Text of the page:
As i mentioned before, i will root for Wesley So and Nigel Short for this year Corus 2009 tournament. Below are their games. I will try to follow their live game and update about their development in this tournament.
Analysed by Hairulov and Fritz 11
GM Friso Nijboer - GM Wesley So
Round 1, 17.1.2009, Corus 2009 ( Group C)
1.e4 c5 2.Nf3 e6 3.Nc3 Nc6 4.d4 cxd4 5.Nxd4 Qc7
The Sicilian Kan Variation. This is the most complicated chess variation ever ( for me) because it can transpose to many other variations such as the Scheveningen, Paulsen, Taimanov etc... Thanks god i'm not playing chess seriously anymore ! 6.Be3 a6 7.Qd2 Nf6 8.0–0–0 Bb4 9.f3 Ne5 10.Nb3 b5 11.Qd4 Nc6 12.Qb6 Qe5 13.Bd2 Rb8 14.Qf2 0–0 15.f4 Qc7 16.Bd3 d6 17.Qh4 I try playing 17.g4!? against Fritz 11. The idea is to sacrifice the pawn for attack and if black take it with 17...Nxg4 then continuing the attack with 18.Qh4 which force black to play 18...f5 19.exf5 exf5 19.Rhg1 white seems to have a nice attacking position for the pawn. 17...Bxc3 18.Bxc3 e5 19.Rhf1 b4 20.Bd2 a5 21.Kb1 a4 22.Nc1
It seems that black attack is quicker then white. Normally white will advance his g and h pawn to tear black kingside but in this case, both pawn is still in it's initial square g2 and h2 whereas black queenside pawns are already on a4 and b4 !
22... Bg4 23.Rde1 Rfc8 ?! This look like to slow. 23...a3 straight away is probaly better 24.Rf2? white should try to trap black g4 bishop with 24.f5!? and also the move open the c1-h6 diaganol for white bishop on d2. 24...Bd7 25.f5 Nd4 26.Bh6!? an interesting idea which followed by a sacrifiece attack after 26...Ne8 27.Bxg7!? Nxg7 28.f6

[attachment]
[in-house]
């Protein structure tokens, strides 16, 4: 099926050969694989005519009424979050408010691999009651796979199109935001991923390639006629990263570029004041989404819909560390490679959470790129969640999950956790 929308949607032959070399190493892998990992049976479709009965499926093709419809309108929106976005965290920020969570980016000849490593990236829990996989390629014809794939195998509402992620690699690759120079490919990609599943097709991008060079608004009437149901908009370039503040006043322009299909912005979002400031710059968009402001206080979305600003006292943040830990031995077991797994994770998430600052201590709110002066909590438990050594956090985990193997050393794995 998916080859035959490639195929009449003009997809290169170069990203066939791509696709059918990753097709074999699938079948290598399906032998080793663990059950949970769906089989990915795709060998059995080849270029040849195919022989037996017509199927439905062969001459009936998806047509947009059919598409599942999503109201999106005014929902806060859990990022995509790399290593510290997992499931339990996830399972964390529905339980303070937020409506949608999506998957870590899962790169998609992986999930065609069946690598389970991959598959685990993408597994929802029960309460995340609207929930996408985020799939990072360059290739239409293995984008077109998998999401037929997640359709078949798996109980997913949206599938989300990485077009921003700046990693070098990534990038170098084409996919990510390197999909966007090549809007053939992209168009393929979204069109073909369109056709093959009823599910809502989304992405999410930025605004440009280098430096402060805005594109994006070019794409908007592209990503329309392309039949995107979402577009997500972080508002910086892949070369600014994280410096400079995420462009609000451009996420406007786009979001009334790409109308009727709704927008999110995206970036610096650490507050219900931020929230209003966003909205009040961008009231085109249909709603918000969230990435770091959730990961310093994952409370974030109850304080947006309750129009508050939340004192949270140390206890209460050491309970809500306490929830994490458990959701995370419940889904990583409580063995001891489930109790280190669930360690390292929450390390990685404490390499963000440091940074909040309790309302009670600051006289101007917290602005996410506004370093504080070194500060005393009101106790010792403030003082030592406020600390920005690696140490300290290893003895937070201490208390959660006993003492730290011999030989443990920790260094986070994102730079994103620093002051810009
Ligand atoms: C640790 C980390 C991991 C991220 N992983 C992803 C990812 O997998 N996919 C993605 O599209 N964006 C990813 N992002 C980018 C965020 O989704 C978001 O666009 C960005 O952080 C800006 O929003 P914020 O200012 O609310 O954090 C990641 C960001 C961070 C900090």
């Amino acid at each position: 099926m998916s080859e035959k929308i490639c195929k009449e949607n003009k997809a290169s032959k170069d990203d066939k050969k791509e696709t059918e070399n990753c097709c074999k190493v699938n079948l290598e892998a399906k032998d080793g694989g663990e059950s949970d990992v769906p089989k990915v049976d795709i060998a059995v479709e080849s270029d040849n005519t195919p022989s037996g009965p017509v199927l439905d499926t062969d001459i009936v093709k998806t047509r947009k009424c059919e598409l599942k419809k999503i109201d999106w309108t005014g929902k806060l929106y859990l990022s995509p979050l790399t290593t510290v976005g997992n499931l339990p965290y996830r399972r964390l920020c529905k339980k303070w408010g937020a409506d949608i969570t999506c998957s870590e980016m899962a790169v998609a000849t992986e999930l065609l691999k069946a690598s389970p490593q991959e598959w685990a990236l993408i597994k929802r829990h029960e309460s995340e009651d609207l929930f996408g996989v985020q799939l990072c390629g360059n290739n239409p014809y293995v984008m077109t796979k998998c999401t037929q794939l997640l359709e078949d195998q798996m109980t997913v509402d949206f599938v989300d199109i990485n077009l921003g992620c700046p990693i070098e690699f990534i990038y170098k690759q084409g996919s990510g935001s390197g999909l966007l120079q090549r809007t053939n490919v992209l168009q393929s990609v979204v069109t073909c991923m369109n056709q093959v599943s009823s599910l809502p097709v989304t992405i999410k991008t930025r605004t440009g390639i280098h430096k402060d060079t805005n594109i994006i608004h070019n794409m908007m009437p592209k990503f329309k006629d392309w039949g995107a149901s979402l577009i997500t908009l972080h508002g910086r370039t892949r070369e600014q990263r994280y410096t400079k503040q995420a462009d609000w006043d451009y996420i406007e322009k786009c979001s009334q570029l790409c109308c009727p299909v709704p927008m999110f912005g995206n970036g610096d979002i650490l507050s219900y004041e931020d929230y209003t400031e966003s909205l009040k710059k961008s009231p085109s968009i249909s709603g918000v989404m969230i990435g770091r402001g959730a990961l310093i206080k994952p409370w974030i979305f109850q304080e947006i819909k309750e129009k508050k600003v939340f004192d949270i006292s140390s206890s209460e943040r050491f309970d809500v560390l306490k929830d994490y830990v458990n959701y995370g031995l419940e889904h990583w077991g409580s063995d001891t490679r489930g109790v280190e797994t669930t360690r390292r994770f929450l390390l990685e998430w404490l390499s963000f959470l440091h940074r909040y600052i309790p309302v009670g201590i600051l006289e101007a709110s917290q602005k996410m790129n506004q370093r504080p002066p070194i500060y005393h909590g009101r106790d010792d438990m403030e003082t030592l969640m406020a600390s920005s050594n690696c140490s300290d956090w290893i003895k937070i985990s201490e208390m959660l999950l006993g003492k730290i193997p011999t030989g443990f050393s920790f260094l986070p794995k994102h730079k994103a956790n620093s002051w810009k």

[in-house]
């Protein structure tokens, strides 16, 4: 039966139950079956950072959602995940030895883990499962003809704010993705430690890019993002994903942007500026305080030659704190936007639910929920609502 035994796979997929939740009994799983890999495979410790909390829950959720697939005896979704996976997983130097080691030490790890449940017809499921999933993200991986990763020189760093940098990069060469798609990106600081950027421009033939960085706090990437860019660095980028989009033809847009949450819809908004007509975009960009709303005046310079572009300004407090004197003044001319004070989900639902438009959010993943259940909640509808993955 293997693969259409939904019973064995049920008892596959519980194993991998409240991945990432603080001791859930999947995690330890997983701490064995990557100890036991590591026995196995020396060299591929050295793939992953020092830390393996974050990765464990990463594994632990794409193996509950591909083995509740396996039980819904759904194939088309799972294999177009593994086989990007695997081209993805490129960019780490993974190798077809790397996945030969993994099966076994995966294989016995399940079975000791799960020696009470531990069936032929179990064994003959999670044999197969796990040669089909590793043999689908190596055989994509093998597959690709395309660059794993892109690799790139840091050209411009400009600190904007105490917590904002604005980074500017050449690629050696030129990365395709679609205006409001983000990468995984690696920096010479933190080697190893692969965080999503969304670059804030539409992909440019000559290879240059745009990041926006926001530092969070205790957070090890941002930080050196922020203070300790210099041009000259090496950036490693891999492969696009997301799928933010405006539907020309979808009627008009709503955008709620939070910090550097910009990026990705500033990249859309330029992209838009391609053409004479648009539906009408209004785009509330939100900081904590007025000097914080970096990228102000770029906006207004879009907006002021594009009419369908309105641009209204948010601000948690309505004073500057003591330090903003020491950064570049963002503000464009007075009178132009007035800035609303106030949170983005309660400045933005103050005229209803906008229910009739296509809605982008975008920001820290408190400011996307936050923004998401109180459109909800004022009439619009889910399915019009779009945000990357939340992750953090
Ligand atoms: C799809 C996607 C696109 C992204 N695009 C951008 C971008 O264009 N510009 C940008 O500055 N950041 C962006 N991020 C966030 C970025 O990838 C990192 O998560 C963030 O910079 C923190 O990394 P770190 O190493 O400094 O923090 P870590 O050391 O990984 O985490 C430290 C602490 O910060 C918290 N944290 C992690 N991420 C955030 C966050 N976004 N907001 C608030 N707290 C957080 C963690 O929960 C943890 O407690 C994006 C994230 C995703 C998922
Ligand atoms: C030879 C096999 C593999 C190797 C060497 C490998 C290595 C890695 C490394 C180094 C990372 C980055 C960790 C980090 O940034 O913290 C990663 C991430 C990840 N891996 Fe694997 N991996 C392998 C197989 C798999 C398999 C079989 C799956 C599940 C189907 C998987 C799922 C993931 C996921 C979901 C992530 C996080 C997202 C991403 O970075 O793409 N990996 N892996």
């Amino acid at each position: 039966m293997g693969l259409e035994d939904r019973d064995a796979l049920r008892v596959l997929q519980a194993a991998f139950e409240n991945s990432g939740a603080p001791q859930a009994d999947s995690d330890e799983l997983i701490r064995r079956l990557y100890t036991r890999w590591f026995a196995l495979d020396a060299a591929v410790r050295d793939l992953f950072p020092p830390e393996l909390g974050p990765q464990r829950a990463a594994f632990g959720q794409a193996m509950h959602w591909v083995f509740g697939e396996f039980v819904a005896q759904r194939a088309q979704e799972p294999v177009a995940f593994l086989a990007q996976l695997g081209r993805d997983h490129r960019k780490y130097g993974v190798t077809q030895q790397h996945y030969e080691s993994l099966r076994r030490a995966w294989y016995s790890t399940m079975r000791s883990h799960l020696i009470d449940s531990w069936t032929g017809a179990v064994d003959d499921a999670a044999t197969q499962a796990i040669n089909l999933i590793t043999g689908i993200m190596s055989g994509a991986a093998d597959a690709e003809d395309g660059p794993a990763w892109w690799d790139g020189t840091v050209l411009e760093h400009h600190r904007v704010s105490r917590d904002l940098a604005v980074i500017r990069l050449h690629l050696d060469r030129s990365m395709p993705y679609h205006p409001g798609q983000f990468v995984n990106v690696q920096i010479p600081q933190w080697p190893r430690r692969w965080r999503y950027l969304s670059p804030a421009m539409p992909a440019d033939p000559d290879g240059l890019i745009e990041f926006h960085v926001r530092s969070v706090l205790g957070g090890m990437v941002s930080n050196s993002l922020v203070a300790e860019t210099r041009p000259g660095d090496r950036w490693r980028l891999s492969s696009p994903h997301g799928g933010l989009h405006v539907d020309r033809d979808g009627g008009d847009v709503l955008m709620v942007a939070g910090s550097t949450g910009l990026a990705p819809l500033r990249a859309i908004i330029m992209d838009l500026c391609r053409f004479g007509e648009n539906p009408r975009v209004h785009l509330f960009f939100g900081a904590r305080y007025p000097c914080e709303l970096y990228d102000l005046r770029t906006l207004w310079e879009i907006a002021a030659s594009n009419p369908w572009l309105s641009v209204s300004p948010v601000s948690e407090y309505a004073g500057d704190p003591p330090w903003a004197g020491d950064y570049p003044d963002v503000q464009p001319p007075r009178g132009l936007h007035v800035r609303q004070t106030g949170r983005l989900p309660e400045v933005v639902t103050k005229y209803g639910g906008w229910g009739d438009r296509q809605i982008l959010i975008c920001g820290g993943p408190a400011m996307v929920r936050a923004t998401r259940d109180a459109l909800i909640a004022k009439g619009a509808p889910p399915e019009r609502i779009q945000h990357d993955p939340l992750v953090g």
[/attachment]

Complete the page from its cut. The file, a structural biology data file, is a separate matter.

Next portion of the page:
Suddenly after about six move, white attack is looking faster then black 28...b3 The calm 28...Nge6 look risky especially after white dangerous attack starting with 29.Re3 Kh8 30.Rh3 Nf8 31.Qh6 Nde6 32.Rf5! threatening 33.Rhf5 followed by matting attack 34.Qxh7+ Kxh7 35. Rxh7+! 29.axb3 axb3 29...Nge6 keeping a piece up is quite dangerous after white 30.Re3 !
30.Qg3 Nde6 31.cxb3 Qa5 32.Rc2 Rxc2 33.Kxc2 Rc8+ 34.Kb1 Bb5 35.Rd1 ?
This could be the desicive mistake by Nijboer. He should have exchange the bishop at once with 35...Bxb5. After 35.Rd1? Wesley can play the strong 35...Qc7 and after 36.Ne2 ( not 36.Bxb5 because he will lost material after 36...Qxc2+ )36...Bxd3+ 37.Qxd3 Ne8 he is a piece up 35...Bxd3 ? Wesley miss the strong 35...Qc7! as mentioned in my previous comment.
36.Rxd3 Qb4 37.fxg7 Qxe4 38.Qe3 Qg6 39.Qg3 Qe4 40.Qf3 Qg6 41.Qg3 Qf5 42.Qh3
Qxh3 43.Rxh3 Nd4 44.b4 Rb8 45.Nb3 Ne6 46.Na5 Rxb4 47.Nc6
Analysed by Hairulov and Fritz 11
Round 1, 17.1.2009, Corus 2009 (Group B)
1.e4 e5 2.Nf3 Nc6 3.Bb5 a6 4.Ba4 Nf6 5.0–0 Be7 6.Re1 b5 7.Bb3 0–0 8.a4
Short avoid the Marshall Gambit. This is quiet interesting because he himself was not "permitted" to play the Marshal Gambit in his 1993 World Champinship Match against Gary Kasparov ! The Marshal could have arise after 8.c3 d5 8...b4 9.d4 d6 10.c3 Rb8 11.h3 bxc3 12.bxc3 Be6 a tricky move. At first black look like to lost a piece after 13.d5 but after 13...Na5 he gained a tempo by first attacking white bishop 14.Ba2 Bd7 and now he threaten to win the a4 pawn after 15...Qe8 15.Ba3 Qe8 16.Qd3 Bxa4 17.Bb4 Nb7 18.Qxa6 White gain the pawn back 18...Bb5 19.Qa7 c5 20.dxc6 Bxc6 21.Nbd2 Qd8 22.Qe3 Qc7 23.Bb3 Ra8
24.Ra7 Rxa7 25.Qxa7 Rc8 26.Nc4 Bd8 27.Nfd2 h6 28.Qa3 Ne8 29.Qa2 Bg5 30.Nf3 Bf6 31.Qc2 Be7 32.Nh2 Nf6 33.Ng4 Nxg4 34.hxg4 Nc5 35.Bxc5 dxc5 36.Ne3 Bg5 37.Nd5 Qa7 38.Bc4 Bd7 39.f3 Rb8 40.Rb1 Rxb1+ 41.Qxb1 Be6 42.Kh2 Bxd5 43.exd5 Be7 44.g3 1/2-1/2 draw
Photo from the official site